Revolutionizing the Culinary Scene: San Francisco’s BarCrenn Introduces the First-Ever Cultivated Chicken Dish inthe US

San Francisco’s Bar Crenn is now revolutionizing the culinary scene by introducing the first-ever cultivated chicken dish in the United States. Although it will take time before this innovation becomes widely available, two pioneering companies have received clearance to offer their products commercially.

Obtained from Upside Foods, a Berkeley-based company, this chicken is cultivated using animal cells in a specialized production facility. Over a period of two to three weeks, the meat is nurtured to perfection. This momentous occasion at Bar Crenn marks the first instance of an American restaurant offering a dish made with cultivated meat.

While the availability of cultivated chicken is not yet widespread, the lab-grown meat industry achieved a significant milestone on June 21. The USDA granted approval for Upside Foods’ chicken, as well as a similar product from Good Meat, a brand under Alameda’s Eat Just. Prior to this, both products had already received approval from the FDA, which thoroughly assessed the meat creation process, while the USDA examined the safety standards of the companies’ facilities.

Josh Tetrick, co-founder and CEO of Good Meat and Eat Just, expresses his profound gratitude, stating, “That was one of the most meaningful things that’s happened in my life.” Tetrick’s company had already made its chicken available in Singapore since December 2020. However, gaining the approval of both the USDA and the FDA greatly bolsters the industry’s credibility, as Tetrick asserts.

Ali Khademhosseini, a bioengineer and co-founder of Los Angeles-based Omeat, a cultivated meat startup that recently emerged from stealth mode, concurs, “It’s huge.” Khademhosseini’s company has recently submitted materials to the FDA for review and welcomes the positive developments in the industry.

SCiFi Foods, a San Francisco-based company led by Joshua March, CEO and co-founder, also finds encouragement in these approvals. March emphasizes that this is a pivotal moment, as it assures industry players that there is a clear path to gaining approval and eventually selling cultivated meat. SCiFi Foods is presently engaged in discussions with the FDA and USDA, with the aim of securing approval for their cultivated beef within the next 18 months.

However, it is important to note that the availability of cultivated meat in the coming years will not be without its challenges. One of the most significant hurdles faced by these companies is scaling production to achieve affordability and widespread availability. For the time being, Upside’s chicken will only be offered at Bar Crenn, while Good Meat plans to introduce its product at José Andrés’s restaurant China Chilcano in Washington, D.C.

Chef Crenn’s decision to remove meat from her menus in 2018, driven by concerns about the environmental impact of conventional meat production, adds further significance to this collaboration. After sampling Upside’s product, Crenn was captivated by how the chicken was made and noted that its taste brought back memories of a heritage breed she had not encountered since moving to the U.S.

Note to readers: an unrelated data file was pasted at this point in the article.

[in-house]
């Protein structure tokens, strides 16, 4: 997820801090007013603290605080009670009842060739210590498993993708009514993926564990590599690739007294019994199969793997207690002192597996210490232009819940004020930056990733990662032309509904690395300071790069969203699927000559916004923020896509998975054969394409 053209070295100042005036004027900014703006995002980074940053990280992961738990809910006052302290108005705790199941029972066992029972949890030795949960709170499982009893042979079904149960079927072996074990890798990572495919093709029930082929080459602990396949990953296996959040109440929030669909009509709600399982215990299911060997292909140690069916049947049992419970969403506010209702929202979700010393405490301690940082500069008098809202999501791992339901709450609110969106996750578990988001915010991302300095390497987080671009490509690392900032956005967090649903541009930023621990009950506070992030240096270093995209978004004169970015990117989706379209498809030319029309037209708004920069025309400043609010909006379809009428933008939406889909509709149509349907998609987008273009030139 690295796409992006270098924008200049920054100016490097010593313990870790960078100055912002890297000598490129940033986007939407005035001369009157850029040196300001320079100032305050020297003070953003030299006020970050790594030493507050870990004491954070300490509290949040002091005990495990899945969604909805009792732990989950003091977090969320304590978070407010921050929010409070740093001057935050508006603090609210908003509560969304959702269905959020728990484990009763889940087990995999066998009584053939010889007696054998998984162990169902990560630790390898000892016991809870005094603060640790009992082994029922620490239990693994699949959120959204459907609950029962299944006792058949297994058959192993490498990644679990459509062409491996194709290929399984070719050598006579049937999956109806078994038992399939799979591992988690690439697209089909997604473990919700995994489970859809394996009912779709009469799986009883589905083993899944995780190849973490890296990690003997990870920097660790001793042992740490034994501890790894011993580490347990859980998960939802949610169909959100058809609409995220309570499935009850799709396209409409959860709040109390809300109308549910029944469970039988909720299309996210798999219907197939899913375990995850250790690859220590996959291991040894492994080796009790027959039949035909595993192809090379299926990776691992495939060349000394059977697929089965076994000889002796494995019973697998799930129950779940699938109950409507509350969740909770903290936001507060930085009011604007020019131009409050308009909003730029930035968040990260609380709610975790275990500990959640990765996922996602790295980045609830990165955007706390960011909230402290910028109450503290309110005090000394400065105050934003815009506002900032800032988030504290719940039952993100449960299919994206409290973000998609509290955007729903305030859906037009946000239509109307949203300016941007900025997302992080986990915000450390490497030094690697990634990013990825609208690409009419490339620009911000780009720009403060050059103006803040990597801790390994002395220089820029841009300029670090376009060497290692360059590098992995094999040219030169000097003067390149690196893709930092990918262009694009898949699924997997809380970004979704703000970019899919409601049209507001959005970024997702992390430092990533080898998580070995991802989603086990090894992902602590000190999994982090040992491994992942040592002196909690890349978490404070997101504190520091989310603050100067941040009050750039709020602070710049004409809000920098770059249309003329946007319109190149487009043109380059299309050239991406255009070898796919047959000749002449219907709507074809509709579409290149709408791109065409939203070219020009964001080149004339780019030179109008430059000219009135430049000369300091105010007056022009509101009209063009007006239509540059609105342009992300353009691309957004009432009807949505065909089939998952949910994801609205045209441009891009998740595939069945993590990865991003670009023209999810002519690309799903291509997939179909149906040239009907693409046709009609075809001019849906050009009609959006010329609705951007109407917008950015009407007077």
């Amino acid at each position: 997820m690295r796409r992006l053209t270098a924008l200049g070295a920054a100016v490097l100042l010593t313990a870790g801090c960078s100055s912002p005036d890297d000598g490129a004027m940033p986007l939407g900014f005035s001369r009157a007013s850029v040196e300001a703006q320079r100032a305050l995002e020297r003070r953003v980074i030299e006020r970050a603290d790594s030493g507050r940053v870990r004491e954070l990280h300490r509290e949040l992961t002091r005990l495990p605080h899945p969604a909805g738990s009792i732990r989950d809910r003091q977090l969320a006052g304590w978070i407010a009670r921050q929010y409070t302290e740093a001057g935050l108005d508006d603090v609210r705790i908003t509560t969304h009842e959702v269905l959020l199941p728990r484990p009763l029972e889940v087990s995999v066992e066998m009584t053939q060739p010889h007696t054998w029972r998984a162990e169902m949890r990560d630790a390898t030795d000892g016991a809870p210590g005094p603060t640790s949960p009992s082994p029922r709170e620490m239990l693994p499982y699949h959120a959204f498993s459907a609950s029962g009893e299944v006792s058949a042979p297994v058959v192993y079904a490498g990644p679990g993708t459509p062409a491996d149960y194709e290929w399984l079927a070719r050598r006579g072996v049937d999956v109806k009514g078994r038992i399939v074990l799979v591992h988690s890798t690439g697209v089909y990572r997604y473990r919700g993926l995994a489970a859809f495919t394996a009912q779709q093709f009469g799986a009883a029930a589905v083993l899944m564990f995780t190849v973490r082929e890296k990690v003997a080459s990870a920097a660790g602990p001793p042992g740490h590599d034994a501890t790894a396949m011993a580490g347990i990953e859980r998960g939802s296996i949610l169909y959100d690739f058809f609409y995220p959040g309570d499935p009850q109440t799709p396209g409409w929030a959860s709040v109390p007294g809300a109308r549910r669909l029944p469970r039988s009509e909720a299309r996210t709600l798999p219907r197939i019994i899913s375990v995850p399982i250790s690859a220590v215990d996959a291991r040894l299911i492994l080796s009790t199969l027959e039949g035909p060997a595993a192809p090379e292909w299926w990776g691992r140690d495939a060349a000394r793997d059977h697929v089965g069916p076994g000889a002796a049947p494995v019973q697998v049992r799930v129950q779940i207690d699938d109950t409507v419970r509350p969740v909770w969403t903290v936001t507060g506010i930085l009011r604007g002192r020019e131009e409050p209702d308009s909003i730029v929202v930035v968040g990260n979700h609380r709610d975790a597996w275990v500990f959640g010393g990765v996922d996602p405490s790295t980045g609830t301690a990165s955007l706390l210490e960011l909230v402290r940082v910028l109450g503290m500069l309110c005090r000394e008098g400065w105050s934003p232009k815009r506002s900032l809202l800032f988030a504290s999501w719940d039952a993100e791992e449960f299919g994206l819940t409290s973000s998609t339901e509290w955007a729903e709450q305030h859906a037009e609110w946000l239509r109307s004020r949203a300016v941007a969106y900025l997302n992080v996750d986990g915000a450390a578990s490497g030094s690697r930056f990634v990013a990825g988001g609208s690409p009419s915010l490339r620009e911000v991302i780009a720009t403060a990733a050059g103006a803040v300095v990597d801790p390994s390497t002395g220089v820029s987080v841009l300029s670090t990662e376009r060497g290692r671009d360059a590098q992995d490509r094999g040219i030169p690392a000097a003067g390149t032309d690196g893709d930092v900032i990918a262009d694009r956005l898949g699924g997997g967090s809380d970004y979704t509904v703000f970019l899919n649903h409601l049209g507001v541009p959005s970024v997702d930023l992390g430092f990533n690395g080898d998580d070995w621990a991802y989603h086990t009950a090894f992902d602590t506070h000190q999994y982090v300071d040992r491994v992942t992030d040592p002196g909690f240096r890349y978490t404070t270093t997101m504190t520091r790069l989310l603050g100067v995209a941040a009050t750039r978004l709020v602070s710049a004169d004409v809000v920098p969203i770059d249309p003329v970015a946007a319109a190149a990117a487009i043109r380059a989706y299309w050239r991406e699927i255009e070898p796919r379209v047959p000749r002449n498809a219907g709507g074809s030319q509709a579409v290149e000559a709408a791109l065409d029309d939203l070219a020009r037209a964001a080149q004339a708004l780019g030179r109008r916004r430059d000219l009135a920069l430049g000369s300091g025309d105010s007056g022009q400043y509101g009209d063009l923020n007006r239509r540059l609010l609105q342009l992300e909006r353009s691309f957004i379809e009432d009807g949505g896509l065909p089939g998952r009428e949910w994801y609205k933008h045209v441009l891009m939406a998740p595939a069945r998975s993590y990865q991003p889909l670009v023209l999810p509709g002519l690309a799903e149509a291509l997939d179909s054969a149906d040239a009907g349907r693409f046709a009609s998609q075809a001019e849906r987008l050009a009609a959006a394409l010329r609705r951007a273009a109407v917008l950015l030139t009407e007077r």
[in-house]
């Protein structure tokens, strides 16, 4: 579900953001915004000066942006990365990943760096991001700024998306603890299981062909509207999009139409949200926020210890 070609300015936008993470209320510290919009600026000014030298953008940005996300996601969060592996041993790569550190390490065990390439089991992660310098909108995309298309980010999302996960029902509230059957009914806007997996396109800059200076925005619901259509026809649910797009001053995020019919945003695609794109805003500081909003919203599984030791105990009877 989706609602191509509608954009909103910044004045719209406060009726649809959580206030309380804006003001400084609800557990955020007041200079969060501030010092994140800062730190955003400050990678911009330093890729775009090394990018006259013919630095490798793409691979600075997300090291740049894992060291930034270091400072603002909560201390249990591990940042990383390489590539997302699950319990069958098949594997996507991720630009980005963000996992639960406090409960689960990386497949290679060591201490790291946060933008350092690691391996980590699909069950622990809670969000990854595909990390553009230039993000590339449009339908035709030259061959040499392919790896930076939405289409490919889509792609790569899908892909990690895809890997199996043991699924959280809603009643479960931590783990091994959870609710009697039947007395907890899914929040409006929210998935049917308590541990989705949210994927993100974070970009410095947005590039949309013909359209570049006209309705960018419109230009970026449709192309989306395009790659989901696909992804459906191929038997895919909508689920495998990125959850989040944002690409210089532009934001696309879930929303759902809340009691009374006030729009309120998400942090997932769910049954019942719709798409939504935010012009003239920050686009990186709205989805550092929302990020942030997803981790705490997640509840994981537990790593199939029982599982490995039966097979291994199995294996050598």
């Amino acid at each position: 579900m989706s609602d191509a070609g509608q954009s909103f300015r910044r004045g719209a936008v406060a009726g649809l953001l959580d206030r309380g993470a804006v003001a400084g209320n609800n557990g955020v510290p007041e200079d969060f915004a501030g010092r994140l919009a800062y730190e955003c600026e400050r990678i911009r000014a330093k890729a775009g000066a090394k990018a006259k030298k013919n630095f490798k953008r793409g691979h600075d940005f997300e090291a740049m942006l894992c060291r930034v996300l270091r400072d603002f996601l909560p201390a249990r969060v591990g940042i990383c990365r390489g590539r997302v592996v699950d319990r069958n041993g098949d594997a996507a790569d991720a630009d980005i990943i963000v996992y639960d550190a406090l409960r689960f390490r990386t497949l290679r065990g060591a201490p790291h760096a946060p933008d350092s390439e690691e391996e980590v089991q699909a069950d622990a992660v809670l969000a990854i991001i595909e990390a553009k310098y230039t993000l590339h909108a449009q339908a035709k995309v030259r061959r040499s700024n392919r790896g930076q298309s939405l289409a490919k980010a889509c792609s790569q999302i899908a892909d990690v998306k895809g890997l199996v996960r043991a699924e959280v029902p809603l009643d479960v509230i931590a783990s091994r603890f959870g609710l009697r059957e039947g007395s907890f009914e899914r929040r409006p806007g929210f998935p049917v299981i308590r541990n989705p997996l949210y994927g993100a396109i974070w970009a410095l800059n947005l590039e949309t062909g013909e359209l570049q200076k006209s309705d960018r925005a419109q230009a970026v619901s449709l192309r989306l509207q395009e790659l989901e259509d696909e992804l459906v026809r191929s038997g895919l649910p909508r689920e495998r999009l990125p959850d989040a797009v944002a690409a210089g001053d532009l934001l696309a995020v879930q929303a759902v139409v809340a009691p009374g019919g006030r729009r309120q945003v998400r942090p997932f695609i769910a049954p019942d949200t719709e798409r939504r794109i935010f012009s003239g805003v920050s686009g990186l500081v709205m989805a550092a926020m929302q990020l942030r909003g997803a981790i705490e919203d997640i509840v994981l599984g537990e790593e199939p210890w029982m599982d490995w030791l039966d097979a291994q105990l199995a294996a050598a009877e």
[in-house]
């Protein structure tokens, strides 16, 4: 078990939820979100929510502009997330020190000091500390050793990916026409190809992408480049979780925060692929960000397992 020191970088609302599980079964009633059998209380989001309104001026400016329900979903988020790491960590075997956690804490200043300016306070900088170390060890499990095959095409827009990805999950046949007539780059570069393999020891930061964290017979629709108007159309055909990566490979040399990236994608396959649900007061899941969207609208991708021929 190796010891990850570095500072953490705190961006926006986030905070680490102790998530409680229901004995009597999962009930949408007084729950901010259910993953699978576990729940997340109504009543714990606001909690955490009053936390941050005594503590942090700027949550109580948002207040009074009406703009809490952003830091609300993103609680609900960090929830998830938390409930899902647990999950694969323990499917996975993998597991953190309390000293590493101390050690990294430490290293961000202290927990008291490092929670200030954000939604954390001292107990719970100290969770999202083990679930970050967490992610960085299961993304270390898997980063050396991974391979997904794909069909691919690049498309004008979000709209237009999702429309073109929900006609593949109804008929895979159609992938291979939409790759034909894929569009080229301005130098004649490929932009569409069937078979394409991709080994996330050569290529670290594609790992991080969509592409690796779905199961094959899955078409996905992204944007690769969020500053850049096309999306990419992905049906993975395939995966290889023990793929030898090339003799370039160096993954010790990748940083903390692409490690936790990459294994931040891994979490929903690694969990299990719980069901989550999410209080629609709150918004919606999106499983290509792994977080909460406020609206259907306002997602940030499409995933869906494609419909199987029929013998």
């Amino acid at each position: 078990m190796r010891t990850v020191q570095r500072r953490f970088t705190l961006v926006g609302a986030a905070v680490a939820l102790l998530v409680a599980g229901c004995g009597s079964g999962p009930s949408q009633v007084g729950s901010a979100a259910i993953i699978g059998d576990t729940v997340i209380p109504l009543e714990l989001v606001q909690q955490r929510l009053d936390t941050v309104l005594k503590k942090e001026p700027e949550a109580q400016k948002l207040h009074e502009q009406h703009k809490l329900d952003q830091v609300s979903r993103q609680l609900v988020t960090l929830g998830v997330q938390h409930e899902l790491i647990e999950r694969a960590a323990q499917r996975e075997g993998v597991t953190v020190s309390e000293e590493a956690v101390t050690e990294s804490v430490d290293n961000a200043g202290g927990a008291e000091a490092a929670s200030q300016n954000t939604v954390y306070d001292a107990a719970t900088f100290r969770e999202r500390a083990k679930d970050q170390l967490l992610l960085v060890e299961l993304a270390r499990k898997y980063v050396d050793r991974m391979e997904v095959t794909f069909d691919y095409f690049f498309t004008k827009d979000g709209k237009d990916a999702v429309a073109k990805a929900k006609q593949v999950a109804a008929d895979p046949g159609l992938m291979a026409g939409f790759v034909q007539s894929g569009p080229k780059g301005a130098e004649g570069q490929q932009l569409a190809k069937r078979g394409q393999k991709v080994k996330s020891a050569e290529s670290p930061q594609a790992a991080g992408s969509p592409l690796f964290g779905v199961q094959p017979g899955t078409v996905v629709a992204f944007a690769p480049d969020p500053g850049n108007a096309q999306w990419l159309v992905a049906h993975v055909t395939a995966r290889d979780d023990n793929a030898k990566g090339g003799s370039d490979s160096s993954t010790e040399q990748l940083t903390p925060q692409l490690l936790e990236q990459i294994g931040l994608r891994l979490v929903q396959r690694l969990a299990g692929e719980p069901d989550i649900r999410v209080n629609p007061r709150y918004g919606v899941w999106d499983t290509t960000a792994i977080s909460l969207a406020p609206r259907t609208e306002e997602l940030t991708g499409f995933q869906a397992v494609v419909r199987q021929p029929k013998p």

Advocates of cultivated meat also emphasize the environmental benefits, particularly the reduction in methane emissions associated with traditional livestock farming, as well as the ability to produce meat locally without the need for animal slaughter.

The companies interviewed by Companies Inc. assure that these issues will be addressed as they scale their operations, highlighting various strategies they have in place. SCiFi Foods employs gene-editing technology to accelerate cell growth and incorporates plant-based ingredients into its cultivated beef burger patties.

Good Meat also utilizes plant-based components in its chicken. Omeat, on the other hand, raises cows and harvests their plasma weekly to cultivate meat. According to Khademhosseini, a single cow can provide the raw materials necessary for producing 2,000 kilograms of meat per year through Omeat’s process, completely eliminating the need for slaughter.

While government agencies, such as the USDA and National Science Foundation, sponsor research in cultivated meat, the total funding thus far remains in the tens of millions of dollars. Although venture capital firms have provided substantially more funding to startups, government-backed or nonprofit-funded research tends to be openly accessible, allowing other companies to benefit from the progress made.

Almy sees promise in research endeavors related to developing cell lines from a wide range of species and refining growing media. She believes that public investment and open access to research would greatly enhance the foundational aspects of meat cultivation outside of animals.

Additionally, innovators must also gain the support of traditional meat producers, who have been resistant to labeling lab-grown meat as “meat.” Notably, Tyson’s venture capital arm has invested in Omeat, which Khademhosseini sees as an inclusive approach that involves farmers and the existing food industry.

Although this moment is cause for celebration, Tetrick remains realistic about the challenging journey ahead for companies like his. Nevertheless, he firmly believes that their success can contribute to creating a better world, despite acknowledging that it will be an arduous path to navigate.